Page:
Intellectual Property in Settlements
When a married or de facto or couple splits up, the possessions of the relationship must be portioned between the parties in a property settlement. The courts have wide-ranging authority under the Family Law Act 1975 to divide the asset pool in a just and equitable way, depending on the specific circumstances of the case. The asset pool includes all the property of the couple, including either party’s intellectual property (IP). This article outlines the types of intellectual property that are considered by the courts and the ways that the court might divide these assets during a property settlement.
Disclosure of Assets including Intellectual Property
After separation, the parties have a duty of disclosure to reveal all of their debts and assets to each other, including more unusual items of property. For the purposes of a marital settlement, the term ‘property’ refers to both real property (land and built structures) and personal property. The latter category includes intangible or ‘incorporeal’ legal rights, such as intellectual property rights and copyright. In Yanner v Eaton, the High Court of Australia established that ‘property’ can be seen as a bundle of rights, or the relationship or degree of power that someone has over a thing. Intellectual property provides a tangible value that may increase over time, and as such it must be considered in a property settlement.
For example, an unpublished manuscript written by one spouse during the marriage is a marital asset that must be considered in a property division. It is easy to imagine the couple overlooking this asset at settlement, and the chagrin of a spouse when the resulting book is an international bestseller.
Types of Intellectual Property
By definition, IP is usually the product of human intellect. The types of IP that might be considered in a property settlement are:
- Industrial Design Rights
- Plant varieties
- Trade secrets
Prior to the twenty-first century, the most valuable intellectual property was inventions. In today’s technology-driven world, some of the most valuable IP relates to patents for circuitry and copyright on software. Some of the richest individuals in the world have built their empires on particular pieces of software, and if this IP had to be ‘divided’ in a marital settlement it may have a very significant impact on business interests.
Regardless of whether the intellectual property is the copyright on a (potentially never to be published) novel or the source code for Facebook, the court will look at the asset in terms of what it could attract on the open market today, and how it might contribute to the future income of either spouse in the future.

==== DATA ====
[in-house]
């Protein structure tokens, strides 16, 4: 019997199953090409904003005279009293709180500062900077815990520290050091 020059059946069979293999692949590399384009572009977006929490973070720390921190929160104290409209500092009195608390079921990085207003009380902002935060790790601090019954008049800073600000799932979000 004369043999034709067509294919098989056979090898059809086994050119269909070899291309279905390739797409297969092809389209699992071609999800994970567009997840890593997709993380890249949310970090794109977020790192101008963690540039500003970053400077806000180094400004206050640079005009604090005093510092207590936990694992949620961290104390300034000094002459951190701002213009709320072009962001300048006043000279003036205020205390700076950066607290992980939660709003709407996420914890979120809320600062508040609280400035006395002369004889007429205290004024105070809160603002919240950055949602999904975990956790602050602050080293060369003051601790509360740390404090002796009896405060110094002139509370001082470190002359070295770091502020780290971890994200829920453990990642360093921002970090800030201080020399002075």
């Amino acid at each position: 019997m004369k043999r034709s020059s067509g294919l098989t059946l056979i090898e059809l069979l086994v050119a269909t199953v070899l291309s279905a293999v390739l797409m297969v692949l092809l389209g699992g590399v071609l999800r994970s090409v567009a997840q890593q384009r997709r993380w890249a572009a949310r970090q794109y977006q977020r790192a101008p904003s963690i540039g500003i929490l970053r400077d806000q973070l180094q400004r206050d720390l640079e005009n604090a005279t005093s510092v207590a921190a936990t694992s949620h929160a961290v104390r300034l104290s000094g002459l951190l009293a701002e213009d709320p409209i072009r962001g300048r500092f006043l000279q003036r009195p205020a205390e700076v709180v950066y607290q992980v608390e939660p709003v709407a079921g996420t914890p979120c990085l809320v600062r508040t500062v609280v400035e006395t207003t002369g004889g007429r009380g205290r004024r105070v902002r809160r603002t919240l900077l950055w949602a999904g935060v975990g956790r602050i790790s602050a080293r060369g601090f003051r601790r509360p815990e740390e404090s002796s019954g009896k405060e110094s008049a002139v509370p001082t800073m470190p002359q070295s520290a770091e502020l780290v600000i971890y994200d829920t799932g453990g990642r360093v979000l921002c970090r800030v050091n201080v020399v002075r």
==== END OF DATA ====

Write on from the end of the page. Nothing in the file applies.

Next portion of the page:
The Federal Circuit and Family Court (FCFCA)use a 5-step test to assess a property settlement. The first step is to compile a list of the liabilities and assets of the relationship into an asset pool and assign values to the individual pieces of property. The court will then assess whether the current division of wealth is just and equitable and if it is not, move on to the next step in the process. The third step is to examine the relative contributions of each party to the relationship, including direct and indirect, financial and non-financial contributions. After this the future needs of each party will be considered, factoring in any salary or resources that the parties will be able to access in the years to come. The final stage is to calculate whether the newly proposed division of assets is just and equitable.
While this is the established assessment method of the courts, there is no predictable outcome to a family law proceeding, as each case is assessed on its own merits. The court is hesitant to speculate without evidence about the potential future value of intellectual property, but the court will also be reluctant to prevent one spouse from enjoying any benefits that accrue from a piece of IP that was developed during the marriage.
Valuing Intellectual Property for a Property Settlement
An essential part of the 5-step process is the valuing of the assets of the relationship, but this is a harder task when the assets include intangible intellectual property. The asset is assessed according to current valuation, not the value that it might have in the future, but the current market value of IP will incorporate its likely future value. An expert valuer will be required to make an assessment if the parties cannot agree on the value of intellectual property.
Intellectual property is typically considered both property for division in a marital settlement and a potential ongoing financial resource for one or more of the parties. If you need advice about how IP is treated in a property settlement, please telephone our family lawyer team at Armstrong Legal on 1300 038 223 or send an email to make an appointment.